The TV ads were glitzy and impressive as UAL’s stock ultimately soared above $100 a share in 1997. Then it happened: The concept was failing and UAL’s TV ads touting the airline as an employee-owned company disappeared from the airwaves. The sky-high stock price began to descend.

Published reports in 2002 indicated union members needed to conduct a reality check about their misdirected anger – they blamed the Air Transportation Stabilization Board for refusing to make a $1.8 billion loan to UAL.

There are good reasons why UAL’s ESOP failed to blossom and the bud fell off the rose. It wasn’t because of 9/11, or because the airline was refused the government bailout.

Simply put, harmony and healthy participatory management are needed for ESOP success. UAL’s ESOP proved to be an anomaly – management and employees were not united.

Strategic-planning lessons

Of the 14 major airlines before 1978, only six remained in 2002. Like the 120 carriers that have failed in recent decades, UAL failed because of an unproductive business model:

Infrastructure. Bigger isn’t always better. In 2002, UAL was the second-largest carrier behind American Airlines. It dropped to fourth in passengers flown. UAL had unsuccessfully operated hubs in Washington D.C., Chicago, Denver, San Francisco, and Los Angeles. A modified hub system with more direct flights would have been less costly to operate.

Did UAL finally learn that it will have more leverage if it limits its purchases to one manufacturer? No. UAL bought from both Boeing and Airbus.

Uniformity. It only seems logical and cost-effective to operate a single aircraft brand for the majority of operations instead of a hodgepodge of planes. There are usually rewards for being loyal to vendors, including cost savings in purchases of jets and parts, as well as maintenance and operation simplification with one aircraft line instead of multiple aircraft makes.

Finally in 2009, UAL began negotiating with Airbus and Boeing for the purchase of 150 fuel-efficient planes to replace part of its aging fleet. Given its balance sheet, it was anticipated that UAL would depend heavily on the manufacturers for financing.

Did UAL finally learn that it will have more leverage if it limits its purchases to one manufacturer? No. UAL bought from both Boeing and Airbus.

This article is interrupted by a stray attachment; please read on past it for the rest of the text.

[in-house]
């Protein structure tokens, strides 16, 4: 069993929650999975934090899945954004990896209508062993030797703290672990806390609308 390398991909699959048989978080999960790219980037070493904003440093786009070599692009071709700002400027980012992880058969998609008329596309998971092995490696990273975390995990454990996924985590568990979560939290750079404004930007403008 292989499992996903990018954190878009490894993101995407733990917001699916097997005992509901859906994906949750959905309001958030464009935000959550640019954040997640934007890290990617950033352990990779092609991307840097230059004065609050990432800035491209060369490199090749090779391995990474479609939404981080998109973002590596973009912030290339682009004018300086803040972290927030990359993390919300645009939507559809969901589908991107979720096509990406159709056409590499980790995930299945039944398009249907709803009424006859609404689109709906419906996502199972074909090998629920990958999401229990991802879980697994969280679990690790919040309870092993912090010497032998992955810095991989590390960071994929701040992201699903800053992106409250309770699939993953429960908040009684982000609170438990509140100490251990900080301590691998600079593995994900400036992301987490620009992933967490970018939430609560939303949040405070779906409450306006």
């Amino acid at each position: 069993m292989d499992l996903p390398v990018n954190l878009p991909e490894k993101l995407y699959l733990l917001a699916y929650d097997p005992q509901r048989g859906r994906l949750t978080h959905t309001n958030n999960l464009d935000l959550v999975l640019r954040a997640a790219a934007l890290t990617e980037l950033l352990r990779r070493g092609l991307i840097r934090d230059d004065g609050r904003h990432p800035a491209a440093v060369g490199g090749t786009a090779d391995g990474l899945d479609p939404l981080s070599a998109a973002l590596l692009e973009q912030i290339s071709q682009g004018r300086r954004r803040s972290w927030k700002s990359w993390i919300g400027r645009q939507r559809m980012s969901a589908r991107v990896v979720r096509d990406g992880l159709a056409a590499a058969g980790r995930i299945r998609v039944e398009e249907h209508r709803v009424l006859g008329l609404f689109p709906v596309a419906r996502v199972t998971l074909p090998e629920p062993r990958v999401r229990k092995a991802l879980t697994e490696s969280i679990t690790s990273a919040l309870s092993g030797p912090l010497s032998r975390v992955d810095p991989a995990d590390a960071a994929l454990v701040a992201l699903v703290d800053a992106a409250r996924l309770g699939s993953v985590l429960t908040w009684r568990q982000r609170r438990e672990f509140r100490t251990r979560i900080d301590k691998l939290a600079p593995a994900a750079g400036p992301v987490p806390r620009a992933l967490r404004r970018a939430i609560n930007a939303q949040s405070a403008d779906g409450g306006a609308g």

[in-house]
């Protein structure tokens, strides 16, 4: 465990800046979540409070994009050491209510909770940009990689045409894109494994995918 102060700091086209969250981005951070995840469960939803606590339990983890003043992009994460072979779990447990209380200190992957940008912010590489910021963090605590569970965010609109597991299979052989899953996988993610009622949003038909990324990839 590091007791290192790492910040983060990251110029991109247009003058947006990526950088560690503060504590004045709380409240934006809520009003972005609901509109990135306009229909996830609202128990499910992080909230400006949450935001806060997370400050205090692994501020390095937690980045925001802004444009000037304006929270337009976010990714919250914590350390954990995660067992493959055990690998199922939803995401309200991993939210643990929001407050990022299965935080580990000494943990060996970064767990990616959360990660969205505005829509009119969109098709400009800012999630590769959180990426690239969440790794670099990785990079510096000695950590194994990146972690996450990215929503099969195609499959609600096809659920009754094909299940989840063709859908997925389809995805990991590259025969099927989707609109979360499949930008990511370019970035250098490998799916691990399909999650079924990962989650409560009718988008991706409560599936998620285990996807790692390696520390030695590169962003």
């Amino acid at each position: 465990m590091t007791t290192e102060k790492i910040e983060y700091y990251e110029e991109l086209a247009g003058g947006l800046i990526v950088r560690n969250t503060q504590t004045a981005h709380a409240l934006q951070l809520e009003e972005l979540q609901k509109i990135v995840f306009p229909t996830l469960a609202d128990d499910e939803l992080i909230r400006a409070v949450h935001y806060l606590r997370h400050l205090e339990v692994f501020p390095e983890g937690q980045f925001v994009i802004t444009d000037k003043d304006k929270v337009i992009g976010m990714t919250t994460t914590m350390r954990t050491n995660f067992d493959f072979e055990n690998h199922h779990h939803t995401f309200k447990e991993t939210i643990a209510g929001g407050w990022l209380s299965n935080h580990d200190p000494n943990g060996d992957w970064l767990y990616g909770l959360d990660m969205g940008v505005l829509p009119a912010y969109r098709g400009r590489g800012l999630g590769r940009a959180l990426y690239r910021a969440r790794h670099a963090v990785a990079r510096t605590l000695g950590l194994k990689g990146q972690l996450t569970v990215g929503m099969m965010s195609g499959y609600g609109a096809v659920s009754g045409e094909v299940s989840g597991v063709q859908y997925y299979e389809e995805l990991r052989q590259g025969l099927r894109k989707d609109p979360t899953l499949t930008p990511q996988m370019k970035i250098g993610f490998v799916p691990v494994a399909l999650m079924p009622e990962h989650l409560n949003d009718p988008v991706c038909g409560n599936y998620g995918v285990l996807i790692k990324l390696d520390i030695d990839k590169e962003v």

Market conditions. Yes, airlines have had a tough time, especially because of fuel prices and passenger demand. But profitable airlines have consistently utilized economic principles, such as a no-frills approach, while UAL failed to adapt in losing $8 million a day. UAL lost $2.1 billion in 2001 and $1.74 billion for the first nine months of 2002.

UAL’s losses continued throughout the decade. For example, it lost $792 million in Q3 2008. In 2009, UAL failed to capitalize on plunging fuel prices. Its 2009 Q3 fuel bill decreased almost 57 percent or 1.1 $1.1 billion, but the airline lost $57 million.

Contrast UAL with Alaska Airlines, which netted $13.1 million in Q1 2010, and that’s typically its weakest-earning quarter each year. Alaska ranks well in on-time performance.

Failure to keep arms length from employees. With adversarial union leaders represented at the board level, it was impossible to keep labor costs at a realistic level.

Corporate welfare. In 2002, I pointed out this disturbing incident: Behind the scenes, the Air Transportation Stabilization Board had allowed accountants from competing carriers to examine UAL’s financials. They pointed out numerous flaws; consequently, the board gave the carrier several opportunities to revise its deficient business plan. UAL failed to do so.

Again, the company dumped its underfunded pension obligations on the PBGC. CEO Glenn Tilton kept his $4.5 million pension and is paid$10.3 million a year – considerably more than his peer airline CEOs.